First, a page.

ADT is facing two class action lawsuits after it was revealed that a Dallas, Texas-area service employee was spying on hundreds of customers over a period of seven years. The employee added his personal email to 220 ADT customer accounts using the Pulse app during service appointments, giving him access to their home security cameras. ADT says they learned of the violation when a customer called saying there was an unauthorized email on their ADT account. The company says it immediately began an internal investigation, and soon found the employee had done the same thing during service visits with other customers in the Dallas area.
Once they learned what the employee was doing, ADT says the unauthorized access was revoked, and the employee was terminated. He was reported to law enforcement in April.
“Our customers trust ADT with their safety and protection,” a statement from ADT read. “We understand that this incident jeopardizes that trust and is entirely unacceptable. We will make extraordinary efforts to earn back that trust.”
The investigation of the employee is ongoing, and in the meantime, ADT says it is reviewing all customer accounts until they are sure no one else’s privacy is at risk. In addition, the company has implemented technical and procedural solutions in an effort to prevent this from happening again.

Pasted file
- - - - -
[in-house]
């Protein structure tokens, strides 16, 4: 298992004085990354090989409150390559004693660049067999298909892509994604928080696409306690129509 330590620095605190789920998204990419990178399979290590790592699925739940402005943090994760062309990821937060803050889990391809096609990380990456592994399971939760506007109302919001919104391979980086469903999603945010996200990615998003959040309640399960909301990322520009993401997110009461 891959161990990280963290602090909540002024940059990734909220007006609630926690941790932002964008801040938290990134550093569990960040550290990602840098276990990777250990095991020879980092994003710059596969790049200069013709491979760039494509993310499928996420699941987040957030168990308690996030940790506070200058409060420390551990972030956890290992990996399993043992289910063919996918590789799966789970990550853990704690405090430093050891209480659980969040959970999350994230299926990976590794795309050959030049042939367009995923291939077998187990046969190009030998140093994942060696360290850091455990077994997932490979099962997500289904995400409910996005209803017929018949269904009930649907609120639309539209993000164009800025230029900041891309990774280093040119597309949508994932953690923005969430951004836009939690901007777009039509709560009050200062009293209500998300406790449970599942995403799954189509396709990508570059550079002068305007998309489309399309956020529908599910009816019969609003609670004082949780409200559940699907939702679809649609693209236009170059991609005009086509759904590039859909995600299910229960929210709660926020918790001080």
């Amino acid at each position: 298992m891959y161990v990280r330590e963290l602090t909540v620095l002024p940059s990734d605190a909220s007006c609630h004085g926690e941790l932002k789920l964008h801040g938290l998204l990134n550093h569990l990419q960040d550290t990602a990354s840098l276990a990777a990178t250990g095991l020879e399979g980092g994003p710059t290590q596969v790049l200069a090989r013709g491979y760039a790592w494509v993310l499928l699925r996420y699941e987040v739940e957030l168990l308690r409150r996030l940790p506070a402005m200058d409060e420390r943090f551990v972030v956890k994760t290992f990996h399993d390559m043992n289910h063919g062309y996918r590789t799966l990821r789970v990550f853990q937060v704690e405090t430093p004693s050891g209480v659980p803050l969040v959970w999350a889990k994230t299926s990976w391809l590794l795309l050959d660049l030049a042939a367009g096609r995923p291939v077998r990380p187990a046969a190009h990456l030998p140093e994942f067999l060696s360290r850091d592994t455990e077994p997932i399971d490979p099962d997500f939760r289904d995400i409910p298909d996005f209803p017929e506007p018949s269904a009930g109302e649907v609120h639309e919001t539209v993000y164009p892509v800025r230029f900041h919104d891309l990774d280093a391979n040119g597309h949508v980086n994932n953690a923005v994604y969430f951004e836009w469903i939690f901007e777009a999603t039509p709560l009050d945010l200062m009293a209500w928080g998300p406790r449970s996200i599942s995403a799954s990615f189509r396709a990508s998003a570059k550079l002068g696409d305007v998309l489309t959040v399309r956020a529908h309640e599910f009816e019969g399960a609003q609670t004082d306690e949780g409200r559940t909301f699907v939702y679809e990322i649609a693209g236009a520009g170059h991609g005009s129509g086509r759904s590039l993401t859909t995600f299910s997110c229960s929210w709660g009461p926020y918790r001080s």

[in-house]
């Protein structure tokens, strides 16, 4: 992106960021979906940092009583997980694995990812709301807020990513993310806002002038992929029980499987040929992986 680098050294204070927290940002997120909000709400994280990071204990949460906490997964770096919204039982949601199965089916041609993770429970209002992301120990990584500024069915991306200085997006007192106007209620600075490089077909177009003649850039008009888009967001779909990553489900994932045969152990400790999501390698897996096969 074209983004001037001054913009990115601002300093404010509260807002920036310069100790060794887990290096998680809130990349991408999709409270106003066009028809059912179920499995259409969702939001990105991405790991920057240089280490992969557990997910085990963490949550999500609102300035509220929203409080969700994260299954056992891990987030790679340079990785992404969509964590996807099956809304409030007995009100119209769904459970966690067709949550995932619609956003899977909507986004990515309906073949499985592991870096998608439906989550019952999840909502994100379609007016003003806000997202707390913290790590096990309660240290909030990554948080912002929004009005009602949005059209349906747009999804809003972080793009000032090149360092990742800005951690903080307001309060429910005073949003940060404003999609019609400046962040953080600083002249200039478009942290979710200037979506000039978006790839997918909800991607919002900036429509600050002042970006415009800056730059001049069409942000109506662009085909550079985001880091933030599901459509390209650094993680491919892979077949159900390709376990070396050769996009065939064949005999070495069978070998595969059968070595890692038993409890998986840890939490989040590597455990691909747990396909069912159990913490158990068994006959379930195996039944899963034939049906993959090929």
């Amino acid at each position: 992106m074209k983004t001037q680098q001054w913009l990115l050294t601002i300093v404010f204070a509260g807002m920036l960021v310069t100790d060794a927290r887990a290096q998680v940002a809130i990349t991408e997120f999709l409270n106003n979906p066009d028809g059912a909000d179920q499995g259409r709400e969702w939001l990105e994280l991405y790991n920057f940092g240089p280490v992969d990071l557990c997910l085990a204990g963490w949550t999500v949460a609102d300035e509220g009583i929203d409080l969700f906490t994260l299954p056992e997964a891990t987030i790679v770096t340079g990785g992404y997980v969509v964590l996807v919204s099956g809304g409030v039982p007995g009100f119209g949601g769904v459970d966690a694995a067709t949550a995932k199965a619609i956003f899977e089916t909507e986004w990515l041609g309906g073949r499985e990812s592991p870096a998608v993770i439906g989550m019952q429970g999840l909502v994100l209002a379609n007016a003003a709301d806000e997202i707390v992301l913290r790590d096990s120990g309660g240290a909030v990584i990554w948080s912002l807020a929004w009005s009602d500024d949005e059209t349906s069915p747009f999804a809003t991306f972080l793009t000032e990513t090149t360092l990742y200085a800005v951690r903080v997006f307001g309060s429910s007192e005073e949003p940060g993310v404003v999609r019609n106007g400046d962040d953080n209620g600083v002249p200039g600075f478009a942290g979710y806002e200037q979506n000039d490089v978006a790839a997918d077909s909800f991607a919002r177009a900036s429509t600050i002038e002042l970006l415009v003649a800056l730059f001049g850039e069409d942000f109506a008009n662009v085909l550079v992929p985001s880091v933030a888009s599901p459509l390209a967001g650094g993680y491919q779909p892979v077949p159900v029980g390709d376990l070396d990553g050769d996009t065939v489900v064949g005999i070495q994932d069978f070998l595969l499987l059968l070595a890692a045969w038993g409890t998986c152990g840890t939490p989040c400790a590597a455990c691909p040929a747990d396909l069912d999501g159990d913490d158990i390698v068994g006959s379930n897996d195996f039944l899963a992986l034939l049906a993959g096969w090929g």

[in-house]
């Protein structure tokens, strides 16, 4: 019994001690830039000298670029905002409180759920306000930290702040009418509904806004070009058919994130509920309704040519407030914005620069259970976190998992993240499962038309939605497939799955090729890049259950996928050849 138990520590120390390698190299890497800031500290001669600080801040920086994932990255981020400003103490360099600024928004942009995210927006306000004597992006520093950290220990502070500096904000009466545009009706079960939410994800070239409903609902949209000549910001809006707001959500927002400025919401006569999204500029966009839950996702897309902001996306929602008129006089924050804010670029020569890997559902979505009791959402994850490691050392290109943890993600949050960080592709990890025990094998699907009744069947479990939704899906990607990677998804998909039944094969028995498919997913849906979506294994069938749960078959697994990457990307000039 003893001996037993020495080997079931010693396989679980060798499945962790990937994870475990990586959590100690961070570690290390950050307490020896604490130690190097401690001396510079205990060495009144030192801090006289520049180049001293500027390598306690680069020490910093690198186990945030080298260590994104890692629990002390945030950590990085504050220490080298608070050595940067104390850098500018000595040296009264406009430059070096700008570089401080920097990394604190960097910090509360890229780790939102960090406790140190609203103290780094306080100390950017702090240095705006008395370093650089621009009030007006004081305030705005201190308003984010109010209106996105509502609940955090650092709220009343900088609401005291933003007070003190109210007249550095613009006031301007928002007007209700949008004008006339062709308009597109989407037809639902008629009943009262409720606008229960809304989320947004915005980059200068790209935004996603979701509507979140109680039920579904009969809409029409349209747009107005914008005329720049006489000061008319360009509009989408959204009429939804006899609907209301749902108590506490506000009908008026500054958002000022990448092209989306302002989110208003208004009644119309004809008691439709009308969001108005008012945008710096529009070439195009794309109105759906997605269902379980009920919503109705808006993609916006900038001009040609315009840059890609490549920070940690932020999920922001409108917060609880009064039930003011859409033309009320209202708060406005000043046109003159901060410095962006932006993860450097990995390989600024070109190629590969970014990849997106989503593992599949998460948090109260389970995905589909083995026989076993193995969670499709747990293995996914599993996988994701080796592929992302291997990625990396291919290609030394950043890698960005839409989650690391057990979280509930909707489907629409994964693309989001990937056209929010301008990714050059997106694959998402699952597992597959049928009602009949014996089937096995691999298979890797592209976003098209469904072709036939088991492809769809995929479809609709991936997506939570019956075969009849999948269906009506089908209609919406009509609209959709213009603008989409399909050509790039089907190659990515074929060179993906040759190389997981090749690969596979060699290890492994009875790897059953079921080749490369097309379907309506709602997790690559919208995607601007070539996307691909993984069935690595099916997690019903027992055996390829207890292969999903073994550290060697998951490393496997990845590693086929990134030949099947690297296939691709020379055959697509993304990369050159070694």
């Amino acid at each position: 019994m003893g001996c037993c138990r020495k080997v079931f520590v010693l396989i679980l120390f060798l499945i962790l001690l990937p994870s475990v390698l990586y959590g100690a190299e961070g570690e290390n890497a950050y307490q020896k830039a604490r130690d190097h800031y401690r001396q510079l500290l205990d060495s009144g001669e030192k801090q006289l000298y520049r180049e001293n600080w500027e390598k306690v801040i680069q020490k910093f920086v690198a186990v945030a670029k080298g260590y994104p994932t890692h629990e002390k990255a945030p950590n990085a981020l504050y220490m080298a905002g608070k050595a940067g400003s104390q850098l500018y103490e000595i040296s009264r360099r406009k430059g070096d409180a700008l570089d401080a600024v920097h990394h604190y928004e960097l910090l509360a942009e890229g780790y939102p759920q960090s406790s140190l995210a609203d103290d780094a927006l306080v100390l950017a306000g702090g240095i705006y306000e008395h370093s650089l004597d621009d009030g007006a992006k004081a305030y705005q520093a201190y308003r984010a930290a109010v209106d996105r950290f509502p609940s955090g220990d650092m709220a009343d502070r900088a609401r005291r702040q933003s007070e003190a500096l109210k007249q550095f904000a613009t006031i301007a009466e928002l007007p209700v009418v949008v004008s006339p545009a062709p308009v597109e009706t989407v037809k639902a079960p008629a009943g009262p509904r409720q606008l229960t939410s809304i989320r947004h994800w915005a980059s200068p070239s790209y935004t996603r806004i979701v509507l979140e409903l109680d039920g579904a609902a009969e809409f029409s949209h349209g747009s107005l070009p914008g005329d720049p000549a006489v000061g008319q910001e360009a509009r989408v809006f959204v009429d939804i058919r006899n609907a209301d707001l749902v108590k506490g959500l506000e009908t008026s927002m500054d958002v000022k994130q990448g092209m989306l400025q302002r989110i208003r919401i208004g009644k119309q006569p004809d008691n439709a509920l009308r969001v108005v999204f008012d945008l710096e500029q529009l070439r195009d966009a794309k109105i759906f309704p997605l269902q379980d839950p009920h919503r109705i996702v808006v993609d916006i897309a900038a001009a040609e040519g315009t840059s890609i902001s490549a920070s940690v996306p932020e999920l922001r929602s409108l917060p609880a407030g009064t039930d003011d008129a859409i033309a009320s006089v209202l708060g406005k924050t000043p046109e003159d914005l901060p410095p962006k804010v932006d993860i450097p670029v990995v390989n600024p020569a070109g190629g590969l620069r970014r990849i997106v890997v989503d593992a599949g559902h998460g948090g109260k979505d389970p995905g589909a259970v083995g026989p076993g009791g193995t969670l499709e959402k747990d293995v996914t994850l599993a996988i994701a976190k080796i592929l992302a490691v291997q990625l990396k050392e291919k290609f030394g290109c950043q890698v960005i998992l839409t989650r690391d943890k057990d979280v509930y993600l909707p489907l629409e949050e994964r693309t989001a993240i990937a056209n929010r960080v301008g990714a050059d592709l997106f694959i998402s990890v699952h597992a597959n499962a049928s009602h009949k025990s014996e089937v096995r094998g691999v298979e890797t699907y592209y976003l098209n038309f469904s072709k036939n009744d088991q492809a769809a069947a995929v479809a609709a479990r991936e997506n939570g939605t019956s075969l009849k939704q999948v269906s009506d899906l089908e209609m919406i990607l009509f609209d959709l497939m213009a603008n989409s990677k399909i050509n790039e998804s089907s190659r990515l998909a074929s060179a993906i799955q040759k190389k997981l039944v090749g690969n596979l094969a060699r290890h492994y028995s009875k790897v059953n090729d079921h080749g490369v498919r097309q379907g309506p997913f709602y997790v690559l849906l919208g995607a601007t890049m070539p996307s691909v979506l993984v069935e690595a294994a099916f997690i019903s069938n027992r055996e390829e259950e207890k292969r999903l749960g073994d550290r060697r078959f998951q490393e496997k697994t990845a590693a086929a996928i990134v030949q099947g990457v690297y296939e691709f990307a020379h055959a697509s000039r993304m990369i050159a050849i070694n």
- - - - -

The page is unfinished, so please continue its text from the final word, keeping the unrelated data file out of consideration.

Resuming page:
Since April, ADT says it individually contacted each of the 220 customers affected to try to resolve their concerns (a move which the suits call ‘a frantic effort to mitigate and hide its actions'). On May 14, the company asked a court arbitration to help the remaining customers who were affected by the former employee to quickly resolve their outstanding issues. ADT said this would allow customers to resolve any outstanding issues with an independent, third-party arbiter.
On May 18, Dallas-based law firm Fears Nachawati, Chicago-based Edelson PC and Dallas-based Carter Law Group filed two separate lawsuits — one on behalf of the customers whose accounts were breached by the employee, and the other on behalf of minors and others living inside the homes. The lead plaintiff in one of the lawsuits was a teenage girl during the time the breach occurred, and ADT informed her family that the technician had spied on them nearly 100 times, according to the lawsuit.
“The home security company marketed in-home camera systems as a way for parents to check in on their children and pets. However, it failed to provide even rudimentary safeguards, such as two-factor authentication or text alerts when a customer’s account was accessed,” a May 18 release from Fears Nachawati read.
Fears Nachawati partner Matthew McCarley says these lawsuits were filed to ensure ADT does everything possible to make their systems safe and deserving of the trust their clients place in them. The suits each seek more than $5 million plus interest and costs.